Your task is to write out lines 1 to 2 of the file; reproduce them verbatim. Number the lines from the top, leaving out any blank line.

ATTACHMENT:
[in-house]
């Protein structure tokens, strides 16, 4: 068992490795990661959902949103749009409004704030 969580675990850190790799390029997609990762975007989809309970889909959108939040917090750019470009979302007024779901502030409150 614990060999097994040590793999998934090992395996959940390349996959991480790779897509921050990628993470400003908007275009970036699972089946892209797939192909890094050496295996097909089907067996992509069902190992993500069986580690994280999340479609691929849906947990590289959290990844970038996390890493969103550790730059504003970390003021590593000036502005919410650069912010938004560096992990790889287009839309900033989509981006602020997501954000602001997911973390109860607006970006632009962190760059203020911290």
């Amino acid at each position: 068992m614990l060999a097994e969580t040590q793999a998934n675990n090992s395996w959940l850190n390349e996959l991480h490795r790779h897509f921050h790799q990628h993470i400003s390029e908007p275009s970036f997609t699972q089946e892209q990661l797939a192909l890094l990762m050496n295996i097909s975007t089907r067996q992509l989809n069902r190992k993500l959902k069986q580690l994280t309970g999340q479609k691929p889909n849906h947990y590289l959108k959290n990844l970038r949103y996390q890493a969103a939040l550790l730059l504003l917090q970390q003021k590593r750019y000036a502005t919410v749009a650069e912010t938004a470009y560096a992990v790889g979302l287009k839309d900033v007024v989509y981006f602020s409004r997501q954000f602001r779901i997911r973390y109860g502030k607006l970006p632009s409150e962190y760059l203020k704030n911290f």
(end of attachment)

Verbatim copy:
[in-house]
């Protein structure tokens, strides 16, 4: 068992490795990661959902949103749009409004704030 969580675990850190790799390029997609990762975007989809309970889909959108939040917090750019470009979302007024779901502030409150 614990060999097994040590793999998934090992395996959940390349996959991480790779897509921050990628993470400003908007275009970036699972089946892209797939192909890094050496295996097909089907067996992509069902190992993500069986580690994280999340479609691929849906947990590289959290990844970038996390890493969103550790730059504003970390003021590593000036502005919410650069912010938004560096992990790889287009839309900033989509981006602020997501954000602001997911973390109860607006970006632009962190760059203020911290």